Intro | Anvil | Ear Canal | Semicircular Canals | Cochlea | Eardrum | Hammer | Auditory Nerve | Stirrup
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The Auditory Nerve conveys the neuronal activity generated by the hair cells to a specialized nucleus of the thalamus. This thalamic nucleus in turn relays this information to the auditory cortex, which is found within the temporal lobes of the brain.
The auditory nerve or eighth cranial nerve is composed of two branches, the cochlear nerve that transmits auditory information away from the cochlea, and the vestibular nerve that carries vestibular information away from the semicircular canals. Each cochlear nerve contains approximately 50,000 afferent axons. Approximately 95 percent of these axons carry information away from the inner hair cells. The other 5 percent of these axons synapse with the more plentiful outer hair cells. Although the inner hair cells are few in numbers, their extensive projections indicate their primary importance to the hearing process. Indeed, research indicates that inner hair cells are essential for normal hearing. Many investigators in this field believe the outer hair cells selectively tune the hearing process by altering the mechanical characteristics of the basilar membrane. The process by which this tuning may occur is not yet understood.
The auditory system can be broken down into primary and secondary subsystems similar to those of the visual system. In the primary auditory system, impulses from the sensory receptors are transmitted to one of two nuclei (dorsal or ventral cochlear nuclei) in the medulla. The axons of cells in these nuclei form the lateral lemniscus, which terminates in the inferior colliulus. Two distinct pathways emerge from the colliculus, heading for the ventral and dorsal medial geniculate nucleus of the thalamus. The ventral region of the medial geniculate nucleus projects to primary auditory cortex, whereas the dorsal region projects to secondary auditory cortex. Both primary and secondary auditory cortex, are located deep within the lateral fissure of the temporal lobe, with some extension into the parietal lobe. The primary system is essential for sound identification or perceptual processing, but is not necessary for the detection or localization of sounds. The tonotopic organization of each auditory cortical area remains unclear, but in general it appears that in each subfield that has been mapped low tones are represented caudally (toward the back of the head) and high tones more rostrally (toward the base of the head). Bilateral damage to auditory cortex is associated with auditory agnosia; characterized by word deafness or the inability to perceptually identify the meaning of both speech and nonverbal sounds.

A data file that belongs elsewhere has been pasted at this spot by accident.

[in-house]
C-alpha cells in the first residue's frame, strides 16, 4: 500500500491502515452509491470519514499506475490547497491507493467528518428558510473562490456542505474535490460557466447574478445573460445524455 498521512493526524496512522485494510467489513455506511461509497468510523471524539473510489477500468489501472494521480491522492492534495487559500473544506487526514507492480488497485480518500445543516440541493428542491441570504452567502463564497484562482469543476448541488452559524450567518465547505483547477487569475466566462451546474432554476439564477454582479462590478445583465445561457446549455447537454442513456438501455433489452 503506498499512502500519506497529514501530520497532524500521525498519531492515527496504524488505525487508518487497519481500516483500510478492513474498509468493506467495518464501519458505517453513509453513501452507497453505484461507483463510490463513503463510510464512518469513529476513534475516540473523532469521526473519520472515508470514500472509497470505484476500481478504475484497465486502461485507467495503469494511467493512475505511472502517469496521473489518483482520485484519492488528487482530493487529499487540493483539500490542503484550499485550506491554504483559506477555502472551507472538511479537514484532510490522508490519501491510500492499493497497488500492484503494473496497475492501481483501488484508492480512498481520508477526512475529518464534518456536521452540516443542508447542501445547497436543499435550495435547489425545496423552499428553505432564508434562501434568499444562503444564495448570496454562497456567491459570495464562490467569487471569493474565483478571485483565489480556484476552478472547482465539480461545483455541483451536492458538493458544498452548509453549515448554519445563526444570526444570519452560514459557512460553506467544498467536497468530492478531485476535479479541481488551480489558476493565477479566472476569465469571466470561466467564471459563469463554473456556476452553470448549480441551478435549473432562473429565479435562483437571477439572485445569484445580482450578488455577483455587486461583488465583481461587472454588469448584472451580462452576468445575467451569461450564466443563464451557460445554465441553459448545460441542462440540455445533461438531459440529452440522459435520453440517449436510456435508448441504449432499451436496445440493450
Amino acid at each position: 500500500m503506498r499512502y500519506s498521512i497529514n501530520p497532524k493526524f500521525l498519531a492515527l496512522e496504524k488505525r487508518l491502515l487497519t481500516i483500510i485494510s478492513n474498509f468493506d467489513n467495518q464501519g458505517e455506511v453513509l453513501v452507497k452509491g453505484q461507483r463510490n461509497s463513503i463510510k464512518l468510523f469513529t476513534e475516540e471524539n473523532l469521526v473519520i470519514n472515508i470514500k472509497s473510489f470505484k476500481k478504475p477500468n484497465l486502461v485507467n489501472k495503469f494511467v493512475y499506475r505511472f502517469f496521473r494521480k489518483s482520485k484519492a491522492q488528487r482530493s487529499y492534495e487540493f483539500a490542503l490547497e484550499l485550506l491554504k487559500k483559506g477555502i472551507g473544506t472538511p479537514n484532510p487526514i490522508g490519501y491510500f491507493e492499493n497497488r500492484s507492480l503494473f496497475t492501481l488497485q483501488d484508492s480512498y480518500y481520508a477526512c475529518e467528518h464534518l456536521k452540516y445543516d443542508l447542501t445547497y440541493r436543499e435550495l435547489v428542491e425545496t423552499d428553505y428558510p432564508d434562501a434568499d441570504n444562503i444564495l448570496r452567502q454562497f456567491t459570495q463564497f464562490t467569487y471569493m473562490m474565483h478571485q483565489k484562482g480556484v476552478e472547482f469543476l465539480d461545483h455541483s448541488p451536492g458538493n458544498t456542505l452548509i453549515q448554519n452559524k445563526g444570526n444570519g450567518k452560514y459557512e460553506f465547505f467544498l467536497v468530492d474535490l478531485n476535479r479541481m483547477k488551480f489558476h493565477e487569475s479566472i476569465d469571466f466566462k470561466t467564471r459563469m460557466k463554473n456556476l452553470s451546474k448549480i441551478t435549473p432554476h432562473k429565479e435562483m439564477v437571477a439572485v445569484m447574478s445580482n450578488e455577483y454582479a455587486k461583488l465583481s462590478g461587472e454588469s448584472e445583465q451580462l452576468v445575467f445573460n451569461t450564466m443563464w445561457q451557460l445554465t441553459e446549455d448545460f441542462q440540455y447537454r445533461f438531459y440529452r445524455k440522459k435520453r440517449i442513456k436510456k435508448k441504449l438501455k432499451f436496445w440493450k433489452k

The secondary auditory pathway is essential for sound localization. This pathway consists of projections from the dorsal and ventral nuclei of the medulla to the inferior colliculus of the midbrain. The midbrain in turn transmits relevant information to secondary auditory cortex. Sound localization occurs via two mechanisms. The medial system, arising from the medial superior olivary complex, responds to slight differences in the timing of sound arrival at each ear (intensity differences). The lateral system, arising from the lateral superior olivary complex, responds to slight differences in sound amplitude arriving at each ear (phase differences).